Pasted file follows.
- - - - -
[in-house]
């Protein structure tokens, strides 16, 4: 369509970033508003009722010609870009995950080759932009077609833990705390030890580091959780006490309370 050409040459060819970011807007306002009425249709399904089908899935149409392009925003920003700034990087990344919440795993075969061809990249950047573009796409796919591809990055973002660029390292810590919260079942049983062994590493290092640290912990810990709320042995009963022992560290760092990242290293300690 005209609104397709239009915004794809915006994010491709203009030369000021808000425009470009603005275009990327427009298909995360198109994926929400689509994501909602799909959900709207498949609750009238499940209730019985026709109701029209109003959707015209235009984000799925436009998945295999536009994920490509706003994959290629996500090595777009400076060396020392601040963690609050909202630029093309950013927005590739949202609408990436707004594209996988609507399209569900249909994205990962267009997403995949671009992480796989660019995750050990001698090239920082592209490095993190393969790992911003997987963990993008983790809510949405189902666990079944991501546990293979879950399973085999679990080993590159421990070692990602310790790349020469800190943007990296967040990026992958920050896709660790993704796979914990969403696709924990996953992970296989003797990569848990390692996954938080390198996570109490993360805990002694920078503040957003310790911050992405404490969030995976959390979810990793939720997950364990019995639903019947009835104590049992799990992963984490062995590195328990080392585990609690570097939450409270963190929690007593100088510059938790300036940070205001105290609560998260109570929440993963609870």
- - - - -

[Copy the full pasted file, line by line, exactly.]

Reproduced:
[in-house]
């Protein structure tokens, strides 16, 4: 369509970033508003009722010609870009995950080759932009077609833990705390030890580091959780006490309370 050409040459060819970011807007306002009425249709399904089908899935149409392009925003920003700034990087990344919440795993075969061809990249950047573009796409796919591809990055973002660029390292810590919260079942049983062994590493290092640290912990810990709320042995009963022992560290760092990242290293300690 005209609104397709239009915004794809915006994010491709203009030369000021808000425009470009603005275009990327427009298909995360198109994926929400689509994501909602799909959900709207498949609750009238499940209730019985026709109701029209109003959707015209235009984000799925436009998945295999536009994920490509706003994959290629996500090595777009400076060396020392601040963690609050909202630029093309950013927005590739949202609408990436707004594209996988609507399209569900249909994205990962267009997403995949671009992480796989660019995750050990001698090239920082592209490095993190393969790992911003997987963990993008983790809510949405189902666990079944991501546990293979879950399973085999679990080993590159421990070692990602310790790349020469800190943007990296967040990026992958920050896709660790993704796979914990969403696709924990996953992970296989003797990569848990390692996954938080390198996570109490993360805990002694920078503040957003310790911050992405404490969030995976959390979810990793939720997950364990019995639903019947009835104590049992799990992963984490062995590195328990080392585990609690570097939450409270963190929690007593100088510059938790300036940070205001105290609560998260109570929440993963609870």